By Carol Emmerling ‘04 and Linda Rousseau ‘96

 About forty members and friends of All Souls filled the chapel on May 22 to view “Groundswell Rising, Protecting Our Children’s Air And Water,” a documentary about the issues surrounding the process of fracking to recover natural gas and oil from underground and the people impacted by it. The event was co-sponsored by the Peace and Justice Task Force and the Unitarian Universalist – United Nations Office.

The audience included both people supportive of and opposed to fracking.

The website, http://www.groundswellrising.com sums up the film this way: “the new documentary from Emmy Award-winning Resolution Pictures captures the passion of people engaged in a David and Goliath confrontation. They stand together, challenging a system that promotes profit over health. We meet mothers, fathers, scientists, doctors, farmers and people from all sides of the political spectrum taking a hard look at energy extraction techniques not proven to be safe. With the oil and gas industry’s expansion of fracking seen as a moral issue, this provocative documentary tracks a people’s movement, a groundswell rising towards reason and sensitivity, to protect life, today and tomorrow.”

groundswellBoth Mark Lichty, the film’s Executive Director, and Renard Cohen, the Producer/Director from Resolution Pictures, were present to give a cogent introduction to the film. Renard spoke of how he was personally moved by his on-the-job witnessing of the fracking process and the human and environmental cost. Following the film they led a lively discussion in which it became evident that people in our audience had been deeply moved by the film and the issues it raised.

The issues included corporate intimidation used to gain access to private land, health, environmental pollution, community and way-of-life concerns, plummeting property values and a growing inability for owners of fracked land to obtain property insurance or bank financing. It also highlighted the irony that this gas is for exportation, not for use in the U.S. Many countries in Europe (France, Bulgaria, Germany) have banned fracking, but multinational companies, including French ones, are fracking in the United States.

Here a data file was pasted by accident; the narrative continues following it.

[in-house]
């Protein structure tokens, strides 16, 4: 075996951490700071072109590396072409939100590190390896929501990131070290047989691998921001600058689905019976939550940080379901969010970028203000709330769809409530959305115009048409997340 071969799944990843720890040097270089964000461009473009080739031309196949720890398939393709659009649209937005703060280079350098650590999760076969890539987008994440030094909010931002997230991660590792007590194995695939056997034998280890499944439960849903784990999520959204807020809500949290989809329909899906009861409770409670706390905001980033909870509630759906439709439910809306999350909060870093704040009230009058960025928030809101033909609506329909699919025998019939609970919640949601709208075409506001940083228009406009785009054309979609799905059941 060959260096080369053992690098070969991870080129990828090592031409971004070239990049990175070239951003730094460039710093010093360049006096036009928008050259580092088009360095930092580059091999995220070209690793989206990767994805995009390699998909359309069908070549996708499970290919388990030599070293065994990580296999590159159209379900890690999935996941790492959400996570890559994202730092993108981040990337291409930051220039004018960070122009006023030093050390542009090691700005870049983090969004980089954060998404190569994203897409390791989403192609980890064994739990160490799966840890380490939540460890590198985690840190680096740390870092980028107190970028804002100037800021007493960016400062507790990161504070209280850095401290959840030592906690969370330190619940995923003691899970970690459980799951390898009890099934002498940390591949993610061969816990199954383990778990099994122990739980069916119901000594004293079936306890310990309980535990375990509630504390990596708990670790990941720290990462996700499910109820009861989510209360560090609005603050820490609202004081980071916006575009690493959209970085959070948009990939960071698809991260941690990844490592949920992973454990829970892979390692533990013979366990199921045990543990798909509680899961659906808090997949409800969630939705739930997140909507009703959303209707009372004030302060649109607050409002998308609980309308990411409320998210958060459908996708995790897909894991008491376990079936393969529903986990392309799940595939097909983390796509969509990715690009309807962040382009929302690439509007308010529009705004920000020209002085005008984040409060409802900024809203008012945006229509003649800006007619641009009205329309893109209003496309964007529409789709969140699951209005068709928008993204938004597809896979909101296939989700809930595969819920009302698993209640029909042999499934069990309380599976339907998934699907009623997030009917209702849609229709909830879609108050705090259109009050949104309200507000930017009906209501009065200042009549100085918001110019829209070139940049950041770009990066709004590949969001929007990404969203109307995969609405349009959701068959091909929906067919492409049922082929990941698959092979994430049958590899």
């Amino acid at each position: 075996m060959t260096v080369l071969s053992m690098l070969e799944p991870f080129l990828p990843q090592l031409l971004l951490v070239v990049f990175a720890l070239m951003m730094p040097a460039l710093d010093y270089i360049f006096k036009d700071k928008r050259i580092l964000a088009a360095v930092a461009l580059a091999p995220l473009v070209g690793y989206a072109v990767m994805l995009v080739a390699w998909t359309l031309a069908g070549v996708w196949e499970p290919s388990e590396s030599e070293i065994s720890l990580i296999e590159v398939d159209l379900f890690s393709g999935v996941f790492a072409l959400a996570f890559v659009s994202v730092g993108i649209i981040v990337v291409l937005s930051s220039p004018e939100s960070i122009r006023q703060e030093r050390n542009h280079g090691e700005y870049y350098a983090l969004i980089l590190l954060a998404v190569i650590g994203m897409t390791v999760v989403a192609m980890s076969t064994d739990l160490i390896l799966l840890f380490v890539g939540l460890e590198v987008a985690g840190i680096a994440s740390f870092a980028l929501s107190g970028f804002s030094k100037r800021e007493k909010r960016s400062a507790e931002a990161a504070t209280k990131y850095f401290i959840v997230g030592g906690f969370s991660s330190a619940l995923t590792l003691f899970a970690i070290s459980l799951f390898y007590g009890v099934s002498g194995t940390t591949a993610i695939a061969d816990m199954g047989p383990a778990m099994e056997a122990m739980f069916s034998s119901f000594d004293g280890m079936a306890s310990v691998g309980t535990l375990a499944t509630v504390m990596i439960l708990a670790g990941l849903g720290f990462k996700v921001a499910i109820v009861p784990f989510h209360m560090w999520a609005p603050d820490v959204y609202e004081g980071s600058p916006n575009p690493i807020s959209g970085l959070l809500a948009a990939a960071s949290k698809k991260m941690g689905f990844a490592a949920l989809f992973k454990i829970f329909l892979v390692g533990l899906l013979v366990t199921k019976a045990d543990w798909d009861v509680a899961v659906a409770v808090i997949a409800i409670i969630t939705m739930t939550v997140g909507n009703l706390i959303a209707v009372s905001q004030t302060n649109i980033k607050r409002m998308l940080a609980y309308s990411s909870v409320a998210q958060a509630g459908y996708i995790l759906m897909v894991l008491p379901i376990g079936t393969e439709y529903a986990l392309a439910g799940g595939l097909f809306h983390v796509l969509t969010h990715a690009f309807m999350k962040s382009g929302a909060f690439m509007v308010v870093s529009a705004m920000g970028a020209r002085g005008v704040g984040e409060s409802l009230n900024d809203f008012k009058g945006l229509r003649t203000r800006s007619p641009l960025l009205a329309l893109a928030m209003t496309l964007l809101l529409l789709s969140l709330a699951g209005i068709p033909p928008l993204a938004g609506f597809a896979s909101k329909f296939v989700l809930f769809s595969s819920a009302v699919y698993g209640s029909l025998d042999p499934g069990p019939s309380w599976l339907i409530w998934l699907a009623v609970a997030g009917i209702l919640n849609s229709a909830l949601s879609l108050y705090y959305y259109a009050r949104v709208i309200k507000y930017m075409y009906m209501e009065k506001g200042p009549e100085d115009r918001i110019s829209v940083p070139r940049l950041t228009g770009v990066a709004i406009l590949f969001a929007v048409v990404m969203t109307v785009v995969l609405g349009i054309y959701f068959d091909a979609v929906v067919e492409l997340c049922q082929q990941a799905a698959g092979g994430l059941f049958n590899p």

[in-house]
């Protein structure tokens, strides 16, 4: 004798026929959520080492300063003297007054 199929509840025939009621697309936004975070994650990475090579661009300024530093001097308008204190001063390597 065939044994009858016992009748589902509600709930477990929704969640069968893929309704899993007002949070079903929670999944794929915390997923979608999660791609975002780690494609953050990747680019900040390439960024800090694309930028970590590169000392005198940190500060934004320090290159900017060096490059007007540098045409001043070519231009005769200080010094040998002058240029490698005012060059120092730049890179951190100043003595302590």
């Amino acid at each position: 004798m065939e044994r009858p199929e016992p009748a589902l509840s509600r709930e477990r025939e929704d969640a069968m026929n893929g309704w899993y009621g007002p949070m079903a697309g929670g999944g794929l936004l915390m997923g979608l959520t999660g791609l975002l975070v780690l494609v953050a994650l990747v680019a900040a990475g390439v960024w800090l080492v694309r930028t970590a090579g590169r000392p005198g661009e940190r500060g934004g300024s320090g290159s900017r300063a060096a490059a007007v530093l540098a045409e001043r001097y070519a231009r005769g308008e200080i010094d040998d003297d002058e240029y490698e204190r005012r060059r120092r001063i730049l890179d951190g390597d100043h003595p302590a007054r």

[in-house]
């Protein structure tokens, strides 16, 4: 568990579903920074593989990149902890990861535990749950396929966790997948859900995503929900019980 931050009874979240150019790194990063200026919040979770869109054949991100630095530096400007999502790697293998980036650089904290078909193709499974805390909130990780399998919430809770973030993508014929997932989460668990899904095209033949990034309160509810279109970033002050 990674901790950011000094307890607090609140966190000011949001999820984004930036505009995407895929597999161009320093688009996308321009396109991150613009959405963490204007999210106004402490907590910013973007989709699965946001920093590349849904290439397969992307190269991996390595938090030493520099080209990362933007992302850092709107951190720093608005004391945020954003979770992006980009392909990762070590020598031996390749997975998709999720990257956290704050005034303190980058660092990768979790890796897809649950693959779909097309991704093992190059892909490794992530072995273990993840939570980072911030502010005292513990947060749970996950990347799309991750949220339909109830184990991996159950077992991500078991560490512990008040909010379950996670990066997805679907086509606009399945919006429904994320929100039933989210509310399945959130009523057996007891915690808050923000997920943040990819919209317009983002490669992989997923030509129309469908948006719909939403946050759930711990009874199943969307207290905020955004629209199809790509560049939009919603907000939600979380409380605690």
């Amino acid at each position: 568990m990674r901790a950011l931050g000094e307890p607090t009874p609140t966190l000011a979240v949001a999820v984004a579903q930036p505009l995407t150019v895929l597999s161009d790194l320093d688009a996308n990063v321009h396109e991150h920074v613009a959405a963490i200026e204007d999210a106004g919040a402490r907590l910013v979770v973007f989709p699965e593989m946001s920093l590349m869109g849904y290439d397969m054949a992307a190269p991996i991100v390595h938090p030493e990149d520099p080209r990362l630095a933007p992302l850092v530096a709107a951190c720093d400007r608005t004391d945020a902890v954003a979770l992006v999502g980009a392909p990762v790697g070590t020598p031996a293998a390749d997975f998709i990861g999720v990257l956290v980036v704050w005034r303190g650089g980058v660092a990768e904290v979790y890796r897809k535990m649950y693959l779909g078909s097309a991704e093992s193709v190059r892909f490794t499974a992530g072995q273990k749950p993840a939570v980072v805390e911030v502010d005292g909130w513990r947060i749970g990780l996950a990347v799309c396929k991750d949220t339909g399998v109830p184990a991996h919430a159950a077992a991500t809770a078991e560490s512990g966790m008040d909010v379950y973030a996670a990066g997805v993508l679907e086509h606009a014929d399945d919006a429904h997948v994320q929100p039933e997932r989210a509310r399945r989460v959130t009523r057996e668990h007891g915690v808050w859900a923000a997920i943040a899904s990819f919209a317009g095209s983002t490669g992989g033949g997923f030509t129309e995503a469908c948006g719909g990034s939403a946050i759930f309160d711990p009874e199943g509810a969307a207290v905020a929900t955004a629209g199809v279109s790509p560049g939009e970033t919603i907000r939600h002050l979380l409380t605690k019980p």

As the film noted, and several people in the audience commented upon, the United States does not have strong regulations to monitor the fracking industry, and that our country has never ratified the Kyoto Treaty, which deals with limits to global environmental pollution. In all, the film generated more questions than it answered, opening the way for further discussion and debate.

Near the end of the event, Pat Almonrode from 350.NYC, a chapter of 350.org, http://www.350.org shared information about his group’s work regarding fossil fuels and renewable energy sources and a movement encouraging investors to divest from fossil fuels. He also announced an important event, still in planning stages, that will take place either September 20 or 21 in New York City. This peaceful, family-oriented climate change march will coincide with an historic UN Summit of World Leaders on Climate Change. (Read “A Call to Arms” by Bill McKibben in the June issue of Rolling Stone.) The organizers are hoping for half a million people to march in support of “a world with an economy that works for people and the planet—a world with jobs, clean air, and healthy communities for all. A world safe from the ravages of climate change.” All Souls members have already begun planning ways to have a role in this march. Stay tuned for further information. Or contact http://www.peoplesclimatemarch.org if you’d like to help.

UN Seminar Explores Indigenous Rights

By Maryah Converse, All Souls Membership Coordinator

The so-called purchase of the island of Manhattan from the Lenape tribe is one of the first examples of European settlers claiming ownership of land inhabited by a people who don’t recognize a human capacity to own land participants at the Intergenerational Spring Seminar of our denomination’s United Nations Office were reminded. Mohawk activist John Kane, host of “First Voices Indigenous Radio” here in New York City, told the group that “the Earth belongs to future generations, for whom we hold it in trust; the moment we emerge from the womb, we lose our ownership of it.”

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The seminar , titled “The Rights of Indigenous People,” on April 2-4 was attended by 185 people, and 90 youth and their advisors from around the nation bedded down on the floors at All Souls.